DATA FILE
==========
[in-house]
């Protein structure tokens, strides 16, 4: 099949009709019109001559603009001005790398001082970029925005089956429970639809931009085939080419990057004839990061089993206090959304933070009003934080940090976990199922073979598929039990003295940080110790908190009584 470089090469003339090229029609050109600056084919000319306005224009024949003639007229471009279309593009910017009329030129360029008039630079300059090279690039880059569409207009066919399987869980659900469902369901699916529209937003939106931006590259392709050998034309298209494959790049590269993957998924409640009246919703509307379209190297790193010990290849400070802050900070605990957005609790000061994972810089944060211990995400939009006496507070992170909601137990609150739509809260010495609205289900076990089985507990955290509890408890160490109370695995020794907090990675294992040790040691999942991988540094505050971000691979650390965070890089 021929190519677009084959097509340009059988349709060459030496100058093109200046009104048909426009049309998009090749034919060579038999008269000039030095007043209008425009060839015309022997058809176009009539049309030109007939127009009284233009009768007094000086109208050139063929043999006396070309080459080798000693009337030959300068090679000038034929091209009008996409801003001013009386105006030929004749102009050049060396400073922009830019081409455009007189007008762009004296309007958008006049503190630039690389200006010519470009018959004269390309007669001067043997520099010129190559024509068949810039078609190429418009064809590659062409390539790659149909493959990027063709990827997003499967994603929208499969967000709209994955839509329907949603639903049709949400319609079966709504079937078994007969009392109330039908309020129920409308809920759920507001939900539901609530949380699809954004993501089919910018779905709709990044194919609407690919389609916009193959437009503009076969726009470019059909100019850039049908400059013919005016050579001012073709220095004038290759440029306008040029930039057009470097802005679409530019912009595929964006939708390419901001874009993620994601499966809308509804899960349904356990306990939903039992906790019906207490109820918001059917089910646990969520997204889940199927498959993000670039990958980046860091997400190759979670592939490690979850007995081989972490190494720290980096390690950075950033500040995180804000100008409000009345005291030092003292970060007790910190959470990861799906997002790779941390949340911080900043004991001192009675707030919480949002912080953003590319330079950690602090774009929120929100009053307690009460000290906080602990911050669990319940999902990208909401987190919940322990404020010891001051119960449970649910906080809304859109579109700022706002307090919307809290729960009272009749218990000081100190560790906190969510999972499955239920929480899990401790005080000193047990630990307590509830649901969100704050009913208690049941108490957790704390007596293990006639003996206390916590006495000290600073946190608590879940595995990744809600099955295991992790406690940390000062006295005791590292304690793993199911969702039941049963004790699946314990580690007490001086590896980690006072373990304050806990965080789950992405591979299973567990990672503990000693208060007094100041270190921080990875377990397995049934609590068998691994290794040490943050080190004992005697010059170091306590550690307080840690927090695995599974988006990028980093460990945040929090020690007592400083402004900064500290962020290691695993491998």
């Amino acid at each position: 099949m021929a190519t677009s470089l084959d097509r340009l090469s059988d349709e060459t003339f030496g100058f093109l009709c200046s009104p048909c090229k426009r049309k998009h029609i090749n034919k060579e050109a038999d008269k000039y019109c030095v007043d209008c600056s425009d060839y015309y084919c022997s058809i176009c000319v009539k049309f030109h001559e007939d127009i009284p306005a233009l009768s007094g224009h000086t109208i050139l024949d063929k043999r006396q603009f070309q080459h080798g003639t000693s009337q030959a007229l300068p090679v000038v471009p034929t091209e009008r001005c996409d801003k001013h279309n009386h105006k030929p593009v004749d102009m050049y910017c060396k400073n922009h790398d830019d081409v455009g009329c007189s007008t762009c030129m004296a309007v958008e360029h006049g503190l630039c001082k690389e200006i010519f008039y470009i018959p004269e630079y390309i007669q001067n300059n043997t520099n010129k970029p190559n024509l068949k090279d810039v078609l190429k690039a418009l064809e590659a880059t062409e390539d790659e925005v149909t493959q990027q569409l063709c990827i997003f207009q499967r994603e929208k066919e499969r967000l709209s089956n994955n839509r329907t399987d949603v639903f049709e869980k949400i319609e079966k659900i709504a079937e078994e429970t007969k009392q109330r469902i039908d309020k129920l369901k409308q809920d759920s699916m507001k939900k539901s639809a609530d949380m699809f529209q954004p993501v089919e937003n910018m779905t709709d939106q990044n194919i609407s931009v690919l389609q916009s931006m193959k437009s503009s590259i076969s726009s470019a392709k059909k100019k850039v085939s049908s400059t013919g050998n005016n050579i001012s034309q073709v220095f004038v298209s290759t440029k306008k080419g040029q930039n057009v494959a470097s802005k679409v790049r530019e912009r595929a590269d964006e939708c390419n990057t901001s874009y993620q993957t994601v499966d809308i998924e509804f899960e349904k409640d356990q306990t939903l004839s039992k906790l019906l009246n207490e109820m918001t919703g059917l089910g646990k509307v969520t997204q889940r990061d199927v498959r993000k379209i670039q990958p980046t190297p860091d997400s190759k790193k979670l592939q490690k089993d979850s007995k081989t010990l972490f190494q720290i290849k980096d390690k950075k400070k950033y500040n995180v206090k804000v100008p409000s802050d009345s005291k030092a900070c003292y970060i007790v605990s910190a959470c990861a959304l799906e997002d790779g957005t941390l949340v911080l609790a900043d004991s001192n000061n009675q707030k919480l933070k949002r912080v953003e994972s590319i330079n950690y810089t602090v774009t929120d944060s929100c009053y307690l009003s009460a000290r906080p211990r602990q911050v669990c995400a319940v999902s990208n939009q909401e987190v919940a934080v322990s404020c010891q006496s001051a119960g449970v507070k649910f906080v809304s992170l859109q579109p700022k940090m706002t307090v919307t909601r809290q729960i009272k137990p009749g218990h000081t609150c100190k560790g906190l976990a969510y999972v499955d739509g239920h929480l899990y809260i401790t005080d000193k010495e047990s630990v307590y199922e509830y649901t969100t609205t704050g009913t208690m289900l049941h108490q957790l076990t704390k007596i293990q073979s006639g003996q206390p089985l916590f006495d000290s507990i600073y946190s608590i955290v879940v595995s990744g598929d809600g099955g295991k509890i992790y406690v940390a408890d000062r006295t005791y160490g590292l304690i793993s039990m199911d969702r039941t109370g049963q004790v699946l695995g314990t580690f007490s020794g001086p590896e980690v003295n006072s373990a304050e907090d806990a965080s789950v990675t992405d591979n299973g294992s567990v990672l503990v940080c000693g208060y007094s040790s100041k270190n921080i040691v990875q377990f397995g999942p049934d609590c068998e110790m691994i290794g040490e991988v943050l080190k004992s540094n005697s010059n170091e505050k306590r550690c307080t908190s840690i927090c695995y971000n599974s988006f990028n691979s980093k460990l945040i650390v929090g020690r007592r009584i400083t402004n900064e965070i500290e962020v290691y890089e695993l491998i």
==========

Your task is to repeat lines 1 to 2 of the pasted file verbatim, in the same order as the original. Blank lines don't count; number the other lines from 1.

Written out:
[in-house]
């Protein structure tokens, strides 16, 4: 099949009709019109001559603009001005790398001082970029925005089956429970639809931009085939080419990057004839990061089993206090959304933070009003934080940090976990199922073979598929039990003295940080110790908190009584 470089090469003339090229029609050109600056084919000319306005224009024949003639007229471009279309593009910017009329030129360029008039630079300059090279690039880059569409207009066919399987869980659900469902369901699916529209937003939106931006590259392709050998034309298209494959790049590269993957998924409640009246919703509307379209190297790193010990290849400070802050900070605990957005609790000061994972810089944060211990995400939009006496507070992170909601137990609150739509809260010495609205289900076990089985507990955290509890408890160490109370695995020794907090990675294992040790040691999942991988540094505050971000691979650390965070890089 021929190519677009084959097509340009059988349709060459030496100058093109200046009104048909426009049309998009090749034919060579038999008269000039030095007043209008425009060839015309022997058809176009009539049309030109007939127009009284233009009768007094000086109208050139063929043999006396070309080459080798000693009337030959300068090679000038034929091209009008996409801003001013009386105006030929004749102009050049060396400073922009830019081409455009007189007008762009004296309007958008006049503190630039690389200006010519470009018959004269390309007669001067043997520099010129190559024509068949810039078609190429418009064809590659062409390539790659149909493959990027063709990827997003499967994603929208499969967000709209994955839509329907949603639903049709949400319609079966709504079937078994007969009392109330039908309020129920409308809920759920507001939900539901609530949380699809954004993501089919910018779905709709990044194919609407690919389609916009193959437009503009076969726009470019059909100019850039049908400059013919005016050579001012073709220095004038290759440029306008040029930039057009470097802005679409530019912009595929964006939708390419901001874009993620994601499966809308509804899960349904356990306990939903039992906790019906207490109820918001059917089910646990969520997204889940199927498959993000670039990958980046860091997400190759979670592939490690979850007995081989972490190494720290980096390690950075950033500040995180804000100008409000009345005291030092003292970060007790910190959470990861799906997002790779941390949340911080900043004991001192009675707030919480949002912080953003590319330079950690602090774009929120929100009053307690009460000290906080602990911050669990319940999902990208909401987190919940322990404020010891001051119960449970649910906080809304859109579109700022706002307090919307809290729960009272009749218990000081100190560790906190969510999972499955239920929480899990401790005080000193047990630990307590509830649901969100704050009913208690049941108490957790704390007596293990006639003996206390916590006495000290600073946190608590879940595995990744809600099955295991992790406690940390000062006295005791590292304690793993199911969702039941049963004790699946314990580690007490001086590896980690006072373990304050806990965080789950992405591979299973567990990672503990000693208060007094100041270190921080990875377990397995049934609590068998691994290794040490943050080190004992005697010059170091306590550690307080840690927090695995599974988006990028980093460990945040929090020690007592400083402004900064500290962020290691695993491998």